In “A Biography of Loneliness: The History of an Emotion” (Oxford), the British historian Fay Bound Alberti defines loneliness as “a conscious, cognitive feeling of estrangement or social separation from meaningful others,” and she objects to the idea that it’s universal, transhistorical, and the source of all that ails us. She argues that the condition really didn’t exist before the nineteenth century, at least not in a chronic form. It’s not that people—widows and widowers, in particular, and the very poor, the sick, and the outcast—weren’t lonely; it’s that, since it wasn’t possible to survive without living among other people, and without being bonded to other people, by ties of affection and loyalty and obligation, loneliness was a passing experience. …  to be chronically or desperately lonely was to be dying. The word “loneliness” very seldom appears in English before about 1800.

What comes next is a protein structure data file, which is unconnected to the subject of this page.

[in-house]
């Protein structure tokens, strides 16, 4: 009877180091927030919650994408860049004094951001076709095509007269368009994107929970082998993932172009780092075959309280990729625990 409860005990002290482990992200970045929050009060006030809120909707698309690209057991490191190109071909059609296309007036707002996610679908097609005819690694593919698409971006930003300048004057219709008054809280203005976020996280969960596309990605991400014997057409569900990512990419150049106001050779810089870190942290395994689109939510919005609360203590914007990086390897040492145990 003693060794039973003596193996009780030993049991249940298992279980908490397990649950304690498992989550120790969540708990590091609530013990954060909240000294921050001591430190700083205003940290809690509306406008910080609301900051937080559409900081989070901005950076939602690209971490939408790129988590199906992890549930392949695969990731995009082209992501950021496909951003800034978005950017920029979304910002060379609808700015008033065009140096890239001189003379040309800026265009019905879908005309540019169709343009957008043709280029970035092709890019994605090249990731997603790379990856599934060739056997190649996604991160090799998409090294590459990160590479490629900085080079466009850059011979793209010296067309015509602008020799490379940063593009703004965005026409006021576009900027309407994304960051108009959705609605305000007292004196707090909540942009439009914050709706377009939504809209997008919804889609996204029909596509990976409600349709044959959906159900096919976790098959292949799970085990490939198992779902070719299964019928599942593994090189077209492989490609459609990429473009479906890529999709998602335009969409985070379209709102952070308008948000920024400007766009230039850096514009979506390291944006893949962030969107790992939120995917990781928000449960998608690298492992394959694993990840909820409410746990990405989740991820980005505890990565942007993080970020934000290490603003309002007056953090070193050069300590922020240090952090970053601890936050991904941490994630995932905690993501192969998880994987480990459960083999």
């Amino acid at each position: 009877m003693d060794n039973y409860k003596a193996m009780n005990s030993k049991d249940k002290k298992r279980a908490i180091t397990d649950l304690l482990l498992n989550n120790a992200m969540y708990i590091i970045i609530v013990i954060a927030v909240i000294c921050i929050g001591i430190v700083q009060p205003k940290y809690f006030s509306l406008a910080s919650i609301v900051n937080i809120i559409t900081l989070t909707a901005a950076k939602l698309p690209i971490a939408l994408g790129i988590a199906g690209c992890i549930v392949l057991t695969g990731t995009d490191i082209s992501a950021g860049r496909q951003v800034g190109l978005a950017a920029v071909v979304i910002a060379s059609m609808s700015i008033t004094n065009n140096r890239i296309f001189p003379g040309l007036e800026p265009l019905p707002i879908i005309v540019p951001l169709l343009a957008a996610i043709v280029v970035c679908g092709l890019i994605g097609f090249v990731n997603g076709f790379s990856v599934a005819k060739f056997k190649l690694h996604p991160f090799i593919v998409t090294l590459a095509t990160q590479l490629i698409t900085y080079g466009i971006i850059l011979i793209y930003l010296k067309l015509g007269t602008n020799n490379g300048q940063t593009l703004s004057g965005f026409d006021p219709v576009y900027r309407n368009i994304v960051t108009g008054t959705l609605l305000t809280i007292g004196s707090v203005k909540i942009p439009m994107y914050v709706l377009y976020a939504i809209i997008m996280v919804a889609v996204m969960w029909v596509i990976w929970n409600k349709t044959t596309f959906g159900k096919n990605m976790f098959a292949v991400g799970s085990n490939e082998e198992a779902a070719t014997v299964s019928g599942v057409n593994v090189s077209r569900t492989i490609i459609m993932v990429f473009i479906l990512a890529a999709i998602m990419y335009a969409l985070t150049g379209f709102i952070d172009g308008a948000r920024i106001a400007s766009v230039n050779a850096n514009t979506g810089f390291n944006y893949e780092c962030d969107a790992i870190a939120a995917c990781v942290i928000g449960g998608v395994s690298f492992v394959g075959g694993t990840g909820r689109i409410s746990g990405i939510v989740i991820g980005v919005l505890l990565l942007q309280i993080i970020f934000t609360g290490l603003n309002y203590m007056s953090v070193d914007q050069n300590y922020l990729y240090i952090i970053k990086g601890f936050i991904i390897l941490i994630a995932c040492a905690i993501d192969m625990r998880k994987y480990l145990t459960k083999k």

The New Yorker, 2020

Lastly, Mike wrote a great piece on loneliness in art last year. He even introduced a formal economic model!

Watching Get Back

I enjoyed watching Get Back, the new documentary about making a Beatles album. Sometimes I skipped over rehearsal scenes. The streaming format allows you to treat Get Back like a coffee table book, if you choose, as opposed to a feature film that you watch all the way through in one sitting.

I know very little about The Beatles, aside from recognizing their hit songs. Here are my impressions after watching most of Get Back.